We pay attention to any guest comments or complaints and although not happy that we failed in some way, we try and look at complaints as the roadmap from which we learn. We always try to give people more than what they expect to get.

There is power in small wins and slow gains – This is why the system is greater than the goal and we try to ensure our staff are always working to develop and improve the hotel systems.

Speaking of Indonesia, what’s next?

Apart from the increased use of technology both in hotels for guests and for hotel operators increasing their use of tech to support better services, I think the following trends will be seen in Indonesia in the next few years.

Working remotely is now very common and we think it’s more than just a passing trend. For us hoteliers, this means we need to turn ourselves into remote working hotspots for both locals and travellers by adapting our offering to meet the needs and wants of this emerging segment.

Health and well-being, preventative medicine and self-care are really trending now, and the wellness industry is really growing – hotels are well-positioned to take a big piece of the pie – especially those with existing spa facilities.

Digitalised guest experiences through apps or other devices such as Google Nests, smart TVs and so forth are allowing hotels to manage the services we provide to guests so that we can control and improve the guests’ experience.

More personalisation is now expected by guests, so hotels are now implementing hyper-personalisation by using tech platforms such as CRM and CEM which use bug data to create highly-customised one-to-one interactions between the hotel and guests – but at scale.

The development of the local workforce is one of the biggest rewards for the company. How has it impacted Indonesia, for example? Are there notable recognitions worth sharing?

We try to attract the best people to our group and make our hotels and corporate office a really great place to work. We train as often as we can, so staff are confident in what they do, and everything runs smoothly.

We measure and discuss guest feedback and scores daily to help us improve in all areas and across all hotels, always trying to reduce mistakes. We try to ensure the whole organisation is in alignment – explaining and discussing how and why things are done. Creating alignment between strategy and culture allows individuals and teams to work together and act with a more unified and harmonious mindset.

We love to see our Indonesian staff develop and from all the 16,000 staff we have at the hotels in Indonesia – every single one of them is Indonesian. Many of them have worked for us in several properties over many years and it’s great to see them develop as people and professionals over the years.

In your perspective, why is Archipelago International’s stance today?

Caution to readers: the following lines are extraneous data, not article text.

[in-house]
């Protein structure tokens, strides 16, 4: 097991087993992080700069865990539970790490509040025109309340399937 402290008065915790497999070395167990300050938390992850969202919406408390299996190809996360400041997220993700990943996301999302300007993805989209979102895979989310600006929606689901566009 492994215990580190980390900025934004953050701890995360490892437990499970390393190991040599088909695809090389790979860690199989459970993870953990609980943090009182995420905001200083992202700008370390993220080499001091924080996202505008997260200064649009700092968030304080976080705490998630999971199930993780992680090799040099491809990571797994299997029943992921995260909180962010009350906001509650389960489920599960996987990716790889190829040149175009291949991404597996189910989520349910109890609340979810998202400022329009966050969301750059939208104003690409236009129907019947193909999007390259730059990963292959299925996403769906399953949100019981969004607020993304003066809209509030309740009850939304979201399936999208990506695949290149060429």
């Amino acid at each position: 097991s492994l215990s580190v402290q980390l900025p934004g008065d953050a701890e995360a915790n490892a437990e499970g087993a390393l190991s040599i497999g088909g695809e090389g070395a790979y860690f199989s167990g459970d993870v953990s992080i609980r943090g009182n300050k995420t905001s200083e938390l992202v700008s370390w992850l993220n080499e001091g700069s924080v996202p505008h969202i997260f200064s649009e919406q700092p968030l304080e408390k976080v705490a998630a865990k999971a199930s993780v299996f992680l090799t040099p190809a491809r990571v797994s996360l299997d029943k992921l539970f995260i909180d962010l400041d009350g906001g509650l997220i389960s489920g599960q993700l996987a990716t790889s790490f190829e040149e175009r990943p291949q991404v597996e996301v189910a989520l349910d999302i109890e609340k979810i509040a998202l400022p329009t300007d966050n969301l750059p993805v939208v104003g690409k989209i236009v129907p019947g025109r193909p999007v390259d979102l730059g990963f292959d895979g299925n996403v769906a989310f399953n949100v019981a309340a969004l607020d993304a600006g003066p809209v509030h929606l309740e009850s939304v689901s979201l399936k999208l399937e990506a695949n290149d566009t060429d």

Covid was a tough time for the world and for tourism and hospitality in particular. In order to survive, we basically used a “last man standing” strategy. We knew that many competitor hotels would close so we tried to reduce expenses as much as possible and stay open.

With a pandemic, the government and NGOs would still need to meet and discuss it, and companies would still need to travel around so in the end most of our hotels stayed open and broke even pretty much. We were also aggressive in selling online and started promotions such as a Flash Sale on Friday nights with our OTA partners and they worked out really well.

Staying open helped us ramp up faster when COVID-19 waves passed and our hotels stayed in better condition as they were being maintained all the time. When business fully returned, we got back to 2019 levels within a few months.

From a corporate office perspective, we tried to reduce our expenses and that was pretty much it. We don’t have any debt and keep good cash reserves, so we knew we had enough money to get us through two or three years of a pandemic at least. So, in the end, it was a difficult time but not that stressful for us. We got our heads down and got busy.

We expected it to last about two years, so we made a plan of what we wanted to achieve during that time. We basically pressed the rest button and used the time to improve our processes, do a lot of training, clean up the brands and develop some new software and apps. We came out of COVID-19 in a much better place than when we went in.  

What are the trends for family stays in 2023? How has Archipelago International adapted?

Airline costs will continue to be high for another year or so until airlines can bring all their aircraft and staff back up to full speed. Staycations will continue to be popular for families who’ve actually had a chance during COVID-19 to really find out how beautiful so many parts of Indonesia really are.

Our hotels have done many things to make it easier and more affordable for families to enjoy our hotels, from providing more triple and family rooms to servicing more kid-friendly menus. Smart TVs, Google Nests and other tech additions to our rooms have also elevated family stays and made hotels a cool place to stay, coupled with visits to the local markets and tourist attractions providing more than enough family moments at the moment and memories for a lifetime. 

How can our readers get in touch?

Visit our Archipelago or brand websites, our membership app or through our valued travel partners. Booking hotels has never been easier.